When you have multiple authorities interpreting the same things differently isn’t that called Protestanism? I am so tired of this BS it is not even funny. There is not an ounce of difference between the Post Vatican II Church and any main line Protest Church. Sure we have a bunch more documents but when there is no real unity in doctrine or worship what is the difference? When any given Bishop or priest can teach what every he wants with-out retrebution. No retribution for publicly defiant lay people. What is Universal in word or work in the “Catholic Church” If salvation can only be obtained through the Church which fragment of the “Catholic Church” has that whole teaching correct? If you are mislead by a priest, bishop or Pope how does that affect your justification? If you in good faith teach your children that false teaching taught to you are you held accountable? Then is it best to be blindly obedient or discent from what you perceive as a poor shepherd? I understand the no guarantee of salvition but how about a chance. What a mess. When is the Church officially in crisis or is it always in a state of crisis, kind of like the world in “Men in Black.” I think I’m going to kick back and listen to some Gregorian Chant this is giving me a headache.

  13. Mark of the Vine says:

    Or it could just be a cultural thing. Us ethnic latins normally don’t like to outright prohibit, so we’ll try to find other ways to say “no”.

  14. EXCHIEF says:


    Good questions, well put and I think you speak for a lot of us who believe in rules, and enforcement of those rules when disobedient clerics run afoul of them. I will go so far as to say we have a majority of so called Church leaders who have no concept of what leadership is. They are no different than the majority population—the “it’s all about me” folks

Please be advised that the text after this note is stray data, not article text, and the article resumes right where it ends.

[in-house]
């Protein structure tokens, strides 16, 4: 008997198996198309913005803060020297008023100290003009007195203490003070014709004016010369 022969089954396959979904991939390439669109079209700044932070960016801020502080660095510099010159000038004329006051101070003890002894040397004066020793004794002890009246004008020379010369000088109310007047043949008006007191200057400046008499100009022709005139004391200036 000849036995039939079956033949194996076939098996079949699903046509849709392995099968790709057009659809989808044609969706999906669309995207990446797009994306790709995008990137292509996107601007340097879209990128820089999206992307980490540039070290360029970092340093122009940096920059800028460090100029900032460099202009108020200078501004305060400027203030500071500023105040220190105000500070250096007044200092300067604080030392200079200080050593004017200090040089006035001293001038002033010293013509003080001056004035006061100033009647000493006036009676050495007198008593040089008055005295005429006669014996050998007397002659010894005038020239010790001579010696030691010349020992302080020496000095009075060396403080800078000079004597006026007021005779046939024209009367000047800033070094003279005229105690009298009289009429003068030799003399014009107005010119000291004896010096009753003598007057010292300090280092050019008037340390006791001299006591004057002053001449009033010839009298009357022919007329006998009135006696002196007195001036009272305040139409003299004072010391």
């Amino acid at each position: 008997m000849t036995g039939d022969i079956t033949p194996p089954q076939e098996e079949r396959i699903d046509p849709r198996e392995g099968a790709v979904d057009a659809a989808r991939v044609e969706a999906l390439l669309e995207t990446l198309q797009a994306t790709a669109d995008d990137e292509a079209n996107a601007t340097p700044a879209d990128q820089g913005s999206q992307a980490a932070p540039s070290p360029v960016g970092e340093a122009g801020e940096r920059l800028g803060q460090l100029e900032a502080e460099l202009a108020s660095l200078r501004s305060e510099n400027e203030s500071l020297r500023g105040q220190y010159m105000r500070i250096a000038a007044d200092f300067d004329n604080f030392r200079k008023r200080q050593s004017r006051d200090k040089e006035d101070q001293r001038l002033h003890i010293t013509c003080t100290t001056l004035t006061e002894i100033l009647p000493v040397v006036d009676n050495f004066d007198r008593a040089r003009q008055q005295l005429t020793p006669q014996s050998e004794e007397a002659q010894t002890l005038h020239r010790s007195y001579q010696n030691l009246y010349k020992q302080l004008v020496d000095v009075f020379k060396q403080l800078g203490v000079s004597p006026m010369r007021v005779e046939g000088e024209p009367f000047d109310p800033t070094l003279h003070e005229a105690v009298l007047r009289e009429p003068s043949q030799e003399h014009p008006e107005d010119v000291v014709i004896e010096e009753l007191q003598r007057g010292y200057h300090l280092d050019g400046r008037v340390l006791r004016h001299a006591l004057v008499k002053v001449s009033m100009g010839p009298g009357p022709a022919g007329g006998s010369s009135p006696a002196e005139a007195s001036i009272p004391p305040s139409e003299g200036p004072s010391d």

15. ClavesCoelorum says:

    So, what does one do about it, Father? Is there an address to contact?

  16. Guillaume says:

    The strangest thing is that the french translation is correct : ” S’il ne veut pas pourvoir à cette forme de célébration…” Miracles happen ;-)

  17. Phil_NL says:

    Ok, it is a fishy translation, that much is clear.

    But let’s have a look at the effects of that wrong translation. In the correct translation, the case is to be referred to the PCED if the priest does not want to. In the wrong one, it goes to the PCED if he’s unable. What does that mean in practice?

    If the bishopis unwilling (regardless of ability), 10 to 1 that the petitioners will drag up the latin, write to the PCED, who will not be able (or willing, most likely) to deny that according to SP 7, it’s a case for them. It’s the PCED that will then hoard the bishop, and they would (should) be using the latin. They have that version, can read it, and know the latin is the one that counts.

    If the bishop is unable, but willing, then a letter to the PCED will not have much effect, unless they’re kind enough there to provide contact details of a priest who can fill the gap. But the same situation would apply when the correct translation was used; then the PCED would also have to say “ability is a problem with formation, at best we can refer it to the competent authorities here, but don’t get your hopes up. SP7 deals with willingness.”

    The only way I can see this silly error having any effect is if the PCED would only be approachable through the local bishop, who would then fail to pass it on because of the wrong translation, but that does make no sense, since the provision deals with complaints about the bishop himself….

    It remains silly, I’m open for correction if need be, but I don’t see how this will have much of an impact.

  18. jeff says:

    I think we all know what is missing, father, What Does the Hungarian REALLY say? [LOL! Good question.]

    How does this one stack up with that USCCB translation?

  19. phlogiston says:

    Well at least we know (or at least can reasonably surmise) the reason for the extreme delay in the release of the translations. The foxes are in charge of guarding the chicken coop.

  20. robtbrown says:

    Actually, I don’t much care for “vult”, preferring just “providet”. If the bishop doesn’t provide it, he could simply use the excuse that he wants to but can’t (lack of personnel). It’s a version of the line used by many bishops to deny priests before SP: I love the TLM, but this isn’t the time for it.

  21. SimonDodd says:

    Father, is it not the case that things such as this, particularly given the hypothetical at the end, cuts against (or at least qualifies) your advice against “quot[ing] canons, blah blah, as if they didn’t know them already” when writing to bishiops, v. [Nope!]